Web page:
Refugees who have fled their countries of origin for fear of persecution have often experienced or witnessed life-threatening situations, multiple losses, torture, murder, long-term stays in overcrowded camps, powerlessness, and suffering before or even during their journey [15]. Subsequently, they not only experience the stress of cultural adaptation in their new place of residence but also often feel treated as criminals [16]. Lengthy and complicated asylum procedures and continued uncertainty about their final legal status can further increase their stress levels [17].
As a consequence of the challenges they have experienced, refugees can experience normative and non-normative behavioural, emotional, and social reactions. Normative reactions include anger at the injustice experienced, an adequate response to danger, ensuring one’s own safety as well as that of their loved ones, or culturally accepted mourning. However, these reactions can also develop into non-normative reactions such as paranoia, hypersensitivity to signs of danger, prolonged grief, or depression [18].
Studies of mental health among refugees indicate a high rate of psychological disorders in this population compared to the other residents in their host countries [19][20]. The multiple traumatic experiences that refugees have faced in their countries of origin, during forced migration, and in their new places of residence can lead some to exhibit symptoms of refugee trauma, which is sometimes referred to as post-traumatic stress syndrome [15][21][22]. There can be many different symptoms of refugee trauma, including both somatic and psychological aspects [15]. These symptoms can be diagnosed and treated as a range of disorders, including psychosis, PTSD, and depressive and anxiety disorders, which are prevalent in this population [23].


  1. Tay, A.K.; Silove, D. The ADAPT model: Bridging the gap between psychosocial and individual responses to mass violence and refugee trauma. Epidemiol. Psychiatr. Sci. 2017, 26, 142–145. (accessed on 24 January 2023).
  2. Silove, D. The ADAPT model: A conceptual framework for mental health and psychosocial programming in post conflict settings. Intervention 2013, 11/3, 237–248. (accessed on 27 January 2023).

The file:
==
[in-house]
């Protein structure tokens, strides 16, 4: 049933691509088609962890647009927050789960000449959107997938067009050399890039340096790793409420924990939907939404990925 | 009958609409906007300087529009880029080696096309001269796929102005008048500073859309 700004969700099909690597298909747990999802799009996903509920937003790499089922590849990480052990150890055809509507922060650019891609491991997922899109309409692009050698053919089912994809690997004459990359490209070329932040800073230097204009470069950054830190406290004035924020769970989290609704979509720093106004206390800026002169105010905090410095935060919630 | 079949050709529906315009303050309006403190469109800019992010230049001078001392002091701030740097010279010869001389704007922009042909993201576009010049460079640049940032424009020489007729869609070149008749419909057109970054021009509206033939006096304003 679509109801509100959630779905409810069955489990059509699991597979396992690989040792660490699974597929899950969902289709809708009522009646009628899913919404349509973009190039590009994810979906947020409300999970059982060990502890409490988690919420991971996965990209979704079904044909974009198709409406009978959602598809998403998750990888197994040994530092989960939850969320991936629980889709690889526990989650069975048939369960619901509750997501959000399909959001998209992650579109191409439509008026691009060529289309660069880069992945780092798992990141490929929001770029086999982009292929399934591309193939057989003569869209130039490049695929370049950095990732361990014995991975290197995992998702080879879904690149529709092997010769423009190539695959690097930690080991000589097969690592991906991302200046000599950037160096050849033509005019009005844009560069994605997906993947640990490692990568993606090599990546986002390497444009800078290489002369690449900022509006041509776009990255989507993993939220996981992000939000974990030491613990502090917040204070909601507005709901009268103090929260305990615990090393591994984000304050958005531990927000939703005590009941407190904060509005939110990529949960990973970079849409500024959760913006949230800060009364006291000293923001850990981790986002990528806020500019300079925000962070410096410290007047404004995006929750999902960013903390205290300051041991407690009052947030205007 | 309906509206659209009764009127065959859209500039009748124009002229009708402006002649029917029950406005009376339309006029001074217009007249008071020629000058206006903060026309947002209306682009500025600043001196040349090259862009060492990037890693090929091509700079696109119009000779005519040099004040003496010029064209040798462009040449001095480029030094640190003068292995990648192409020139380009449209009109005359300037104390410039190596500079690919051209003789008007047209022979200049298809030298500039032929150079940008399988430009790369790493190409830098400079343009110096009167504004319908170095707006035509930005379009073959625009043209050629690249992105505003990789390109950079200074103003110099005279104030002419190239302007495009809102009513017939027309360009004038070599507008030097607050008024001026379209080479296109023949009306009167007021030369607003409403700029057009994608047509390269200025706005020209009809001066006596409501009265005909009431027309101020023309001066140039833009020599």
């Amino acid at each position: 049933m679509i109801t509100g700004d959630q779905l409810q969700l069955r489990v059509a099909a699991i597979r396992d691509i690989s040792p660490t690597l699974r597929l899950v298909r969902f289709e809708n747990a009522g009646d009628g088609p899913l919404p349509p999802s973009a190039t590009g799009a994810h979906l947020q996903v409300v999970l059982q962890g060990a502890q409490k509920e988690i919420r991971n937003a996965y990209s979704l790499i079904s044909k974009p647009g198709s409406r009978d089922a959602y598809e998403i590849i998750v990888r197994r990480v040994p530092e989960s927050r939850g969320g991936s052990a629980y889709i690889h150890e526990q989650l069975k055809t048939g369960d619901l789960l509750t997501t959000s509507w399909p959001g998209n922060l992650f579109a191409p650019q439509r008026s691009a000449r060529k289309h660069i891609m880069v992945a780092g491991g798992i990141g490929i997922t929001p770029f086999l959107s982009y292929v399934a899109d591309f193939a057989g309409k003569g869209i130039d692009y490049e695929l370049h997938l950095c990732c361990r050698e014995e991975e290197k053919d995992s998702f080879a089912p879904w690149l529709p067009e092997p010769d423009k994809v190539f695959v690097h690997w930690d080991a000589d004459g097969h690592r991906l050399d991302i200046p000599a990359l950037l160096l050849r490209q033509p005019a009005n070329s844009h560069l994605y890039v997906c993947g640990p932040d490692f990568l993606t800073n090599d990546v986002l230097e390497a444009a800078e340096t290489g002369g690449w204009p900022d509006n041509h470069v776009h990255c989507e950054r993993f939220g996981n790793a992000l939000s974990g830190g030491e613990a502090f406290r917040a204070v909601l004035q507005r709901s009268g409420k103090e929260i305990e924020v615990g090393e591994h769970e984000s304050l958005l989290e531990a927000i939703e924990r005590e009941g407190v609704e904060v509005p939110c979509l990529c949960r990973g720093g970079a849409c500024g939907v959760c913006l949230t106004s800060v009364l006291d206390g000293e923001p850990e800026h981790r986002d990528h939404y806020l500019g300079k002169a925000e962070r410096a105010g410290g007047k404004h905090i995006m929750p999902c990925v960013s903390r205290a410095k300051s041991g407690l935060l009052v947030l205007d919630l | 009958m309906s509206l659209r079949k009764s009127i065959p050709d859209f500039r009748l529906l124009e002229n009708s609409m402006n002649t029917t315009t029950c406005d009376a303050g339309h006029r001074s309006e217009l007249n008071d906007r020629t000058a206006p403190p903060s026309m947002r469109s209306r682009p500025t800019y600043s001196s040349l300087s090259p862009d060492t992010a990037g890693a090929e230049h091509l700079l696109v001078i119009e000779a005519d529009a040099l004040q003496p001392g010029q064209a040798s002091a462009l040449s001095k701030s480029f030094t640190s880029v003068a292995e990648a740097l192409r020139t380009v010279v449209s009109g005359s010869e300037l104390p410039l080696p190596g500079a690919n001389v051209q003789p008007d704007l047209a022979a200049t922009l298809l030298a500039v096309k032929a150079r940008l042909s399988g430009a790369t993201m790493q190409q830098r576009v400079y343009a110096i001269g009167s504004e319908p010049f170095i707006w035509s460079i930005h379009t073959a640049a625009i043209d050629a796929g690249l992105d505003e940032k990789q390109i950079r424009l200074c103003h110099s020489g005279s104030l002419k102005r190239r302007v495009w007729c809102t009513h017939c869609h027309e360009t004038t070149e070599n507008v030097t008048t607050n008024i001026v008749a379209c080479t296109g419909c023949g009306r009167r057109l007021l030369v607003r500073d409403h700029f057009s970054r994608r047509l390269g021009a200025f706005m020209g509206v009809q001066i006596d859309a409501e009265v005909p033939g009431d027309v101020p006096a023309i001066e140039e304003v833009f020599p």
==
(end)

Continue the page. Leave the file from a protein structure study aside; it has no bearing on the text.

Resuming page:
3. ICORN. Available online: (accessed on 10 July 2022).
  4. UN General Assembly. Convention Relating to the Status of Refugees. United Nations. Treaty Ser. 1951, 189, 137–220. Available online: (accessed on 25 January 2023).
  5. Diagnostic and Statistical Manual of Mental Disorders, 3rd ed.; American Psychiatric Association: Washington, DC, USA, 1980.
  6. O’Donnell, M.L.; Schaefer, I.; Varker, T.; Kartal, D.; Forbes, D.; Bryant, R.A.A.; Silove, D.; Creamer, M.; McFarlane, A.; Malhi, G.; et al. A systematic review of person-centered approaches to investigating patterns of trauma exposure. Clin. Psychol. Rev. 2017, 2017, 208–225.
  7. Diagnostic and Statistical Manual of Mental Disorders, 4th ed.; American Psychiatric Association: Washington, DC, USA, 2000.
  8. Diagnostic and Statistical Manual of Mental Disorders, 5th ed.; American Psychiatric Association: Washington, DC, USA, 2013.
  9. Friedman, M.J.; Resick, P.A.; Bryant, R.A.; Brewin, C.R. Considering PTSD for DSM-5. Depress. Anxiety 2011, 28, 750–769.
  10. Greenwald, R. Child Trauma Handbook: A Guide for Helping Trauma-Exposed Children and Adolescents; The Haworth Reference Press: New York, NY, USA, 2005.
  11. Bonanno, G.A. Loss, trauma, and human resilience: Have we underestimated the human capacity to thrive after extremely aversive events? Am. Psychol. 2004, 59, 20–28.
  12. Rothschild, B. Trauma Essentials; W.W. Norton & Company: New York, NY, USA, 2011.
  13. Koch, S.C.; Weidinger-von der Recke, B. Traumatised refugees: An integrated dance and verbal therapy approach. Arts Psychother. 2009, 36, 289–296.
  14. Rothschild, B. The Body Remembers; W.W. Norton & Company: New York, NY, USA, 2000.
  15. Nickerson, A.; Bryant, R.A.; Silove, D.; Steel, Z. A critical review of psychological treatments of posttraumatic stress disorder in refugees. Clin. Psychol. Rev. 2011, 31, 399–417.
  16. Phillimore, J. Refugees, acculturation strategies, stress and integration. J. Soc. Policy 2011, 40/03, 575–593.
  17. Gleeson, C.; Frost, R.; Sherwood, L.; Shevlin, M.; Hyland, P.; Halpin, R.; Murphy, J.; Silove, D. Post-migration factors and mental health outcomes in asylum-seeking and refugee populations: A systematic review. Eur. J. Psychotraumatology 2020, 11, 1–13.
  18. Silove, D. The ADAPT model: A conceptual framework for mental health and psychosocial programming in post conflict settings. Intervention 2013, 11/3, 237–248.
  19. Fazel, M.; Wheeler, J.; Danesh, J. Prevalence of serious mental disorder in 7000 refugees resettled in western countries: A systematic review. Lancet 2005, 365, 1309–1314.
  20. Steel, Z.; Silove, D.; Brooks, R.; Momartin, S.; Alzuhairi, B.; Susljik, I. Impact of immigration detention and temporary protection on the mental health of refugees. Br. J. Psychiatry 2006, 188, 58–64.
  21. Potocky-Tripodi, M. Best Practice for Social Work with Refugees and Immigrants; Columbia University Press: New York, NY, USA, 2002.
  22. Karam, E.G.; Friedman, M.J.; Hill, E.D.; Kessler, R.C.; McLaughlin, K.A.; Petukhova, M.; Sampson, L.; Shahly, V.; Angermeyer, M.C.; Bromet, E.J.; et al. Cumulative traumas and risk thresholds: 12-month PTSD in the World Mental Health (WMH) surveys. Depress. Anxiety 2014, 31, 130–142.
  23. Duhig, M.; Patterson, S.; Connell, M.; Foley, S.; Capra, C.; Dark, F.; Gordon, A.; Singh, S.; Hides, L.; McGrath, J.J.; et al. The prevalence and correlates of childhood trauma in patients with early psychosis. Aust. N. Z. J. Psychiatry 2015, 49, 651–659.
Subjects: Psychology